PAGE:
Perceivers would tend to judge the lines of each category whether A or B as being more similar to each other than they were; and perceivers would judge the differences between categories as greater than they were i. He believed that the cognitive processes of categorization contributed strongly to the psychological dimensions of prejudice, which went against the prevailing views of the time.
Many psychologists assumed that extreme prejudice was the result of personality factors, such as authoritarianism. According to this perspective, only those with personalities that predisposed them to prejudice were likely to become bigots.
He had seen how large numbers of Germans—not just those with particular personalities —had given their support to Nazism and had held extreme views about Jews. Nazism would not have been successful without the support of "ordinary" Germans. Tajfel sought to discover whether the roots of prejudice might be found in "ordinary" processes of thinking, rather than in "extraordinary" personality types.
At Bristol he conducted research into intergroup relations and was active in making Bristol University a European centre for social psychology. He retired from Bristol and moved back to Oxford shortly before his death from cancer in He won a competitive scholarship for mature students with an essay on the subject of prejudice.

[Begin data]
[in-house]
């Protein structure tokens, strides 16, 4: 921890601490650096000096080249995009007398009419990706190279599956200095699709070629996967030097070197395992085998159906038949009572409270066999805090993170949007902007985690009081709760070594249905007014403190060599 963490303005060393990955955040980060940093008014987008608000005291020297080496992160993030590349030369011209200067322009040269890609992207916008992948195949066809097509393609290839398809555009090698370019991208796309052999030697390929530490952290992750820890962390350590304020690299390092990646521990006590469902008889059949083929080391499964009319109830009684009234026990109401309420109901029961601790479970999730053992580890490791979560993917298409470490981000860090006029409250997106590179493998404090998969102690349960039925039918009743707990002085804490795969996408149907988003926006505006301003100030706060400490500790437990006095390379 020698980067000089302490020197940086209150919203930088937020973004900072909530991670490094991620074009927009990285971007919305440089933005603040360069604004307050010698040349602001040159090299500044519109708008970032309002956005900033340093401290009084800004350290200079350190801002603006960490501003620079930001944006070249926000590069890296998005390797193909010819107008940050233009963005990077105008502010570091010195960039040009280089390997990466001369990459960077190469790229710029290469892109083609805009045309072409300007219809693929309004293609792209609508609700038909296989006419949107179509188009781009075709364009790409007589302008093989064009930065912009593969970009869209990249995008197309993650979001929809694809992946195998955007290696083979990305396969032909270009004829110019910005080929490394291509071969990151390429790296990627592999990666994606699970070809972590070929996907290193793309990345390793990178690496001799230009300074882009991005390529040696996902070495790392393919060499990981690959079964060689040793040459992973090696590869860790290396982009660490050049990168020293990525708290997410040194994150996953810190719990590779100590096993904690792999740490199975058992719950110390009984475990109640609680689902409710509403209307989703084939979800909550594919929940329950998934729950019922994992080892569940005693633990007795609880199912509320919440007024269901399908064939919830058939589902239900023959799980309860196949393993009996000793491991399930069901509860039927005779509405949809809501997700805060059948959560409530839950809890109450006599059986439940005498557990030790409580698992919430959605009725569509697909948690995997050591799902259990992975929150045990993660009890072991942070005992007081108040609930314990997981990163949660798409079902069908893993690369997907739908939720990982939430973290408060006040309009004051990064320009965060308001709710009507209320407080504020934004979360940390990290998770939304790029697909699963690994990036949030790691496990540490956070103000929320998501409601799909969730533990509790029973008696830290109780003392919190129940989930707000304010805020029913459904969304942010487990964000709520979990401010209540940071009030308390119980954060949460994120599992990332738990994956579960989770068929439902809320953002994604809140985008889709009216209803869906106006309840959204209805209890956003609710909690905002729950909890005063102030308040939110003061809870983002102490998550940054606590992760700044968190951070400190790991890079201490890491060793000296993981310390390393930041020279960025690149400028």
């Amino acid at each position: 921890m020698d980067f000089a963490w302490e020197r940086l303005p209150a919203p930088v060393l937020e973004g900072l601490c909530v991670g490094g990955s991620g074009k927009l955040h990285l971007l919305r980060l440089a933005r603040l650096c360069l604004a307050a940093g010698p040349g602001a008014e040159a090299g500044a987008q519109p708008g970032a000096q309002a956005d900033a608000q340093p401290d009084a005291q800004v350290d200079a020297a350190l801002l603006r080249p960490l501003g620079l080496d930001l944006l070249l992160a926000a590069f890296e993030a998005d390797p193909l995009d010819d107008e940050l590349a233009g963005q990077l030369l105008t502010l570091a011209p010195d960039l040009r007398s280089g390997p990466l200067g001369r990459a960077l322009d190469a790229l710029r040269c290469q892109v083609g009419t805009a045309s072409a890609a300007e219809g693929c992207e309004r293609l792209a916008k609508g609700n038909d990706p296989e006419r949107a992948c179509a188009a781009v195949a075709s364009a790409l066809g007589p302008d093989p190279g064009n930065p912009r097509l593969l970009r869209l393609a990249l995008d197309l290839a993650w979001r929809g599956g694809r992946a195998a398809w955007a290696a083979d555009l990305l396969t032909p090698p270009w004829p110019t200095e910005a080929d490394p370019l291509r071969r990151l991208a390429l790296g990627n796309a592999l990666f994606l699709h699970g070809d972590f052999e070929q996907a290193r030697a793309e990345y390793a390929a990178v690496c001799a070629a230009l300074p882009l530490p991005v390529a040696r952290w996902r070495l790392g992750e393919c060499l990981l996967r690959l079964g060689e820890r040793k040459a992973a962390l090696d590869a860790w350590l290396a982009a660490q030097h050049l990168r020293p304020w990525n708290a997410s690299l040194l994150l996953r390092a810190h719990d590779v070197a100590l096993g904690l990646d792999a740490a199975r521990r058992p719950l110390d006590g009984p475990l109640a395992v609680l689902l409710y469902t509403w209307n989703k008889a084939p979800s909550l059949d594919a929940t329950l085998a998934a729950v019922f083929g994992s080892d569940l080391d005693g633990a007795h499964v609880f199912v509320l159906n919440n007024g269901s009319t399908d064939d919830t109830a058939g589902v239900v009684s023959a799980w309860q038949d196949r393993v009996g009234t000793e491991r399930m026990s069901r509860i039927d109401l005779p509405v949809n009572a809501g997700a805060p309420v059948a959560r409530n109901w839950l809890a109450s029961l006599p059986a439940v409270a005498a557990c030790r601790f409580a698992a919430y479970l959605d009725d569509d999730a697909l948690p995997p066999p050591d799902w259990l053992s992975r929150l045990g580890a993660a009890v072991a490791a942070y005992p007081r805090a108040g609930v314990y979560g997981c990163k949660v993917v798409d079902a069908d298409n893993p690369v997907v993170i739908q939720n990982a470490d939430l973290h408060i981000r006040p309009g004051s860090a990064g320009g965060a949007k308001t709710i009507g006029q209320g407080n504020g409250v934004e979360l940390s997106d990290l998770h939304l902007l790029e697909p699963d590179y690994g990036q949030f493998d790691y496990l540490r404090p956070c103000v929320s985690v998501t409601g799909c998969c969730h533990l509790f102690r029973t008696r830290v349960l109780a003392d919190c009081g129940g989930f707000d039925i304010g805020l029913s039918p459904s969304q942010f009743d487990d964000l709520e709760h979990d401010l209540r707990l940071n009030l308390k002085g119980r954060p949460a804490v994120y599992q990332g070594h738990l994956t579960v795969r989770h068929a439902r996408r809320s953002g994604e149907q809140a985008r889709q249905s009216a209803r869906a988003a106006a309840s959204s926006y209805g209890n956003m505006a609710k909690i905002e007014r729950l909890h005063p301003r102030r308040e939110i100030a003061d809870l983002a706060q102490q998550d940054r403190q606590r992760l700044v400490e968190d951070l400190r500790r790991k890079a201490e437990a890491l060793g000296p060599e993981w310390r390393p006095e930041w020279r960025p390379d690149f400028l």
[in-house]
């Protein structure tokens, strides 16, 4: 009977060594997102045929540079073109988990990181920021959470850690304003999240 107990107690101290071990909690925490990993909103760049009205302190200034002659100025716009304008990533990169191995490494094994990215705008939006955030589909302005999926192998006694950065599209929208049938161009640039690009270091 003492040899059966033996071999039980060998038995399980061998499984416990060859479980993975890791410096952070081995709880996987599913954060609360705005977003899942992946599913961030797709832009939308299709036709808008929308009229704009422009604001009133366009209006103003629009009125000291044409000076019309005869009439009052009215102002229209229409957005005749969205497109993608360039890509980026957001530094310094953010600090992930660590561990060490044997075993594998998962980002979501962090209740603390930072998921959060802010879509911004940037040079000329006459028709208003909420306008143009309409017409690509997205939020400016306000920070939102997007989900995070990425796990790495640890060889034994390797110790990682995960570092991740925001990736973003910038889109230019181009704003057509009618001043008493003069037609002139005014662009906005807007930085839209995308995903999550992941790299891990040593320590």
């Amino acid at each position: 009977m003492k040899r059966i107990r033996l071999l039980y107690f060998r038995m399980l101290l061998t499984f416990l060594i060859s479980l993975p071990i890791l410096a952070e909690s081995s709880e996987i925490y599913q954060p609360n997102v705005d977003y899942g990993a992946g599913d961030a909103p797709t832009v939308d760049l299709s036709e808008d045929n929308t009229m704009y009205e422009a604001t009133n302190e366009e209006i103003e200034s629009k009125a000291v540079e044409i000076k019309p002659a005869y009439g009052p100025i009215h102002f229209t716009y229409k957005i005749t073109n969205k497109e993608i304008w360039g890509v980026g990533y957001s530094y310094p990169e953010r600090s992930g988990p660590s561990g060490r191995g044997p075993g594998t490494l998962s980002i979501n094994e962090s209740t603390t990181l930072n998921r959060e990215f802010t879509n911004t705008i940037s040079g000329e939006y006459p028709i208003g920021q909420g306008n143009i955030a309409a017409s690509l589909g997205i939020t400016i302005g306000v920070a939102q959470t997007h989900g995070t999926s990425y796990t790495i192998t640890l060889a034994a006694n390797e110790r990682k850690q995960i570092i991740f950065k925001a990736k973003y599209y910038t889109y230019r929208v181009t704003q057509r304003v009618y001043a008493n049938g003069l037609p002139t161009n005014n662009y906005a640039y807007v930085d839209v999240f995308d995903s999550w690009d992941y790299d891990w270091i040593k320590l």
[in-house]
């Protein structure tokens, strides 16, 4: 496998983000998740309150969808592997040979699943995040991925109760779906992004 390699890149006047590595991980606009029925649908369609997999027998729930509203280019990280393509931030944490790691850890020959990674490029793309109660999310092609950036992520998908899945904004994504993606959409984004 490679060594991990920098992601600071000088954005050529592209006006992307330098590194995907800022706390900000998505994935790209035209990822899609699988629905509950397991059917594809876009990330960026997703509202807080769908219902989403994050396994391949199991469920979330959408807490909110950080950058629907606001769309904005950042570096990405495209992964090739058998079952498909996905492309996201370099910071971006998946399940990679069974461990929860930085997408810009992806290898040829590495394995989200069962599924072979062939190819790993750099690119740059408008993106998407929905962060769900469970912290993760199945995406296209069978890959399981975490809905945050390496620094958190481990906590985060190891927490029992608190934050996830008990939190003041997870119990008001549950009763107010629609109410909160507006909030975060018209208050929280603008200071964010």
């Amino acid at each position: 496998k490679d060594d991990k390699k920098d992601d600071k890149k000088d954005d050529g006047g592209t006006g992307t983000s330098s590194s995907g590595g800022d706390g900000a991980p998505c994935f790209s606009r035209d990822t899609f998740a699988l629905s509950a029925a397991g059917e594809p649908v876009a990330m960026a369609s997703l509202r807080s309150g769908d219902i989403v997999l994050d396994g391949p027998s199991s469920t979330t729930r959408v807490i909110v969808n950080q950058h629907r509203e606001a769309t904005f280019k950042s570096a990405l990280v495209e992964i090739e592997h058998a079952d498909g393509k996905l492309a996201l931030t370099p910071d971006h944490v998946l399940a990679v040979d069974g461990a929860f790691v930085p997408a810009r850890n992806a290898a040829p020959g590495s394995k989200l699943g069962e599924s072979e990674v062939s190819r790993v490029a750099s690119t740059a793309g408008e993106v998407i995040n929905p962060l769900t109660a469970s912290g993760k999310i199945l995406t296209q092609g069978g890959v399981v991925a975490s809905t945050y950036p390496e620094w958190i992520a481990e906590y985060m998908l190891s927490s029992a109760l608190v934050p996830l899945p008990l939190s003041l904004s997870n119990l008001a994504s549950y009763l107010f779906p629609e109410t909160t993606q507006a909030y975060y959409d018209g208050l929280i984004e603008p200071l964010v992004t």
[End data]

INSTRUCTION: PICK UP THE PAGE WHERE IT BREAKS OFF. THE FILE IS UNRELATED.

In he graduated and worked as a lecturer, first at the University of Durham and then at Oxford. In his research work at the University of Oxford, Tajfel examined several different areas of social psychology , including social judgement, nationalism , and, most importantly, the cognitive aspects of prejudice.
He was granted French citizenship in Henri and Ann set up home in Britain where their two sons, Michael and Paul, were born. Henri took on British citizenship for details, see the biography in the Oxford Dictionary of National Biography. Funding for USA. Congress, E-Government Act of Crowd sourced content that is contributed to World Heritage Encyclopedia is peer reviewed and edited by our editorial staff to ensure quality scholarly research articles.
Experiments in intergroup discrimination.
Minimal group paradigm See also The influence of his general vision can be seen in the book Social Groups and Identities. Some of his students went on to develop his theories of social identity and some continued his early work on social judgement. There were also chapters from former students who developed very different sorts of social psychology. Too much social psychology was, in his view, trivial and based on what he called "experiments in a vacuum". Groups offer both organizational psychology.
Meet extraordinary women who dared to bring gender equality and other issues to the forefront. From overcoming oppression, to breaking rules, to reimagining the world or waging a rebellion, these women of history have a story to tell. A fluent French speaker, he served in the French army, was captured by the invading German forces in , and spent the rest of the conflict as a prisoner of war. His survival depended on his assuming a French identity and concealing his Polish Jewish heritage.